Given the treacherous waters around Butt of Lewis, it is only natural there is a lighthouse there, but it's less usual for Scotland to put up a red brick lighthouse instead of white as most others are
The Butt of Lewis Lighthouse is 121ft high and was built between 1859 and 1862 by David and Thomas Stevenson, for a price of GBP 4,900 in those years' money.
Although that was rather a lot in those days, it's not surprising given that all the materials had to be brought in by sea to the nearby sandy beach of Port Stoth, which is just south east of the lighthouse and a nice place to be when the wind and waves die down. Overland supplies were not established until as recently as 1960.
The Butt of Lewis is the northernmost point of the Western Isles. Next stop to the West is North America, next stop to the North is the Arctic. The Butt of Lewis itself comprises rocks and cliffs of 60 to 80 feet high - the attached picture is waves crashing upon the cliffs, shot from above.
Aside from the photographers, ornithologists would also find much to do here as the place is home to a colony of sea birds.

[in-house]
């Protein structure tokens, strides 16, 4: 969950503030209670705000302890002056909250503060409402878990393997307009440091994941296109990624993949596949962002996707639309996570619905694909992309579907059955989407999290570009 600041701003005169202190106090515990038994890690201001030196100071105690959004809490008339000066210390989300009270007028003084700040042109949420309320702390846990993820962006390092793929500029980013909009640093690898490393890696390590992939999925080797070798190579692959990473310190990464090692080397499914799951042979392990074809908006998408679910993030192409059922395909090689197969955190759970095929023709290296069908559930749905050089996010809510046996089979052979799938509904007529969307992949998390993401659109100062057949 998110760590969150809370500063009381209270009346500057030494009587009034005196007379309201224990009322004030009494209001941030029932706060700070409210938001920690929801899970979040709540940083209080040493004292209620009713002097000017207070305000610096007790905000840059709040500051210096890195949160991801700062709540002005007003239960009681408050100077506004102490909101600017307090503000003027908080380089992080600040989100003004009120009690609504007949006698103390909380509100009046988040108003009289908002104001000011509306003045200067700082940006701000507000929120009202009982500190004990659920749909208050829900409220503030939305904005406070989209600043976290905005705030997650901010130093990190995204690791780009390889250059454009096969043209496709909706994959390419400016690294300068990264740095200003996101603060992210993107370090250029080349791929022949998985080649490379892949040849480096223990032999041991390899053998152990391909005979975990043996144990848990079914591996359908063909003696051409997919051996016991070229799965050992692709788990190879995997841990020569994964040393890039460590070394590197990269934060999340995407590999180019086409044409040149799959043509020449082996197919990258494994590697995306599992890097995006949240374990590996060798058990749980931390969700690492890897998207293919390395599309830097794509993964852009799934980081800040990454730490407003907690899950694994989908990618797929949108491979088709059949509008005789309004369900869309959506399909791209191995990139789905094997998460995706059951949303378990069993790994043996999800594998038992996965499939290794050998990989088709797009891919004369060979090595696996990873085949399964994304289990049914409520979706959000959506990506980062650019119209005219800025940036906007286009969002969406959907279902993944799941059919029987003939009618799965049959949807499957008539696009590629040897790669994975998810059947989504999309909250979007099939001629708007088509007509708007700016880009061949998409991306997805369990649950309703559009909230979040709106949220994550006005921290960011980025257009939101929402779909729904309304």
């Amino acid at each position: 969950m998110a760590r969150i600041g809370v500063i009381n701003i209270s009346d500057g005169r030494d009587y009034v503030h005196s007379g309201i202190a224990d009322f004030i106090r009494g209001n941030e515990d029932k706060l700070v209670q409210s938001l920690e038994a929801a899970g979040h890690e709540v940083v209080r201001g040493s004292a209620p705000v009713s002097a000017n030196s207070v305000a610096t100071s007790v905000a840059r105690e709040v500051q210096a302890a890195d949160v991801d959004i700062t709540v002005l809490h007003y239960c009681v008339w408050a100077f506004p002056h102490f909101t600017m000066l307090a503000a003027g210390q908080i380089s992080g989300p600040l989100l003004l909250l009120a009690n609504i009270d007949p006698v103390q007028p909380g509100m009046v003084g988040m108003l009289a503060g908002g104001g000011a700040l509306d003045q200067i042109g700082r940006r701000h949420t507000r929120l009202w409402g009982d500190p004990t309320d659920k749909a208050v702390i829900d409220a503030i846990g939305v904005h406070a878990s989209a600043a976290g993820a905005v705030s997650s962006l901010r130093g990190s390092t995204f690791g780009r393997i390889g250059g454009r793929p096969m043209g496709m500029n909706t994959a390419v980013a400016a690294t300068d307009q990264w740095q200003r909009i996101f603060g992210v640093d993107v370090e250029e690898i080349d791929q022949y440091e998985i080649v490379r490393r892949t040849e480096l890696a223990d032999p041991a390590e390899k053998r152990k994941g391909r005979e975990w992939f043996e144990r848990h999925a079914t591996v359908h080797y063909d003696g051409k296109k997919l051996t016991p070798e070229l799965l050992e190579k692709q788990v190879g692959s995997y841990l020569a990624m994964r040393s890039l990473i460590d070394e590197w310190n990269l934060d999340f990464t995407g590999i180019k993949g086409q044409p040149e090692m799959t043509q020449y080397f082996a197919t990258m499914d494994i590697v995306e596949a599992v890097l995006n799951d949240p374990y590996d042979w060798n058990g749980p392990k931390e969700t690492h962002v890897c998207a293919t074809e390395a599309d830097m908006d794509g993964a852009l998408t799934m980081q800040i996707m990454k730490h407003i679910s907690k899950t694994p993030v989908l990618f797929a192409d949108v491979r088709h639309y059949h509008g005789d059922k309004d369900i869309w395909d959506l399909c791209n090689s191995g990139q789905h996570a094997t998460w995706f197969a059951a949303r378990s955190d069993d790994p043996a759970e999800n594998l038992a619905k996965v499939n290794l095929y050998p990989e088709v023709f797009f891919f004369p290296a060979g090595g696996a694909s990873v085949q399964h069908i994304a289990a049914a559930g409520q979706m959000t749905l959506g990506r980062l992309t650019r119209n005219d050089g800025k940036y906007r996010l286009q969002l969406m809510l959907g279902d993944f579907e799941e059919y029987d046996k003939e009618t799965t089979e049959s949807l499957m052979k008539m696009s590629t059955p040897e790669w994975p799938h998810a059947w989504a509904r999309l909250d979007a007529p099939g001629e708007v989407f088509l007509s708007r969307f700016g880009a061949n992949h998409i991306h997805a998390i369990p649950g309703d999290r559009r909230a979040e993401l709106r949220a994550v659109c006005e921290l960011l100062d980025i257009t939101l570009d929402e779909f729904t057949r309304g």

Being the windiest place in the UK - in fact, it's got the Guinness Book of Records entry for this. We were there in early May and I think we've felt every single gust!
You'll find Lemreway in Lochs - South West Lewis. Its a tiny crofting village with an ever depleting population - the demographic shift! If you are a tourist or have a family of restless children, don't go there. If you are a traveller who loves to see picturesque hill sides, lochs, sheep(!), and one of the most beautiful bays in the world, this is for you. There is a fish farm there. If you are lucky and know them (like me), you can get a trip out on the bay.
Just south of Port Nis, in the far north of Lewis, the village of Eoropaidh holds a tiny stone church set in the middle of a field. A narrow path between pastures leads up to this 12th-century structure, which is definitely worth a look. It's still in use today for occasional services.
The history of this church is detailed in a pamphlet that's available inside. Apparently, the church was a pilgrimage site for the ill, especially the insane. Those unfortunate souls who arrived for healing had to endure quite a harrowing treatment. This included drinking from the church's well, circumnavigating the church on foot seven times, and then being bound hand and foot and left lying on the floor of the sanctuary all night. Anyone who wasn't sane and rational in the morning was declared incurably insane. Yikes!
The rocky eastern coast of South Harris is the more populated side of the island, although the land here is quite barren and harsh--parts of it resemble the moon! Many rural residents of Harris were forced to move here after being evicted from the more fertile areas to make room for sheep grazing. These days, the impossibly windy road that runs between Tarbert and Roghadal leads past dozens of abandoned stone houses (and plenty of occupied ones). It's interesting to wander around the ruins and imagine what life must have been like here in the last few centuries.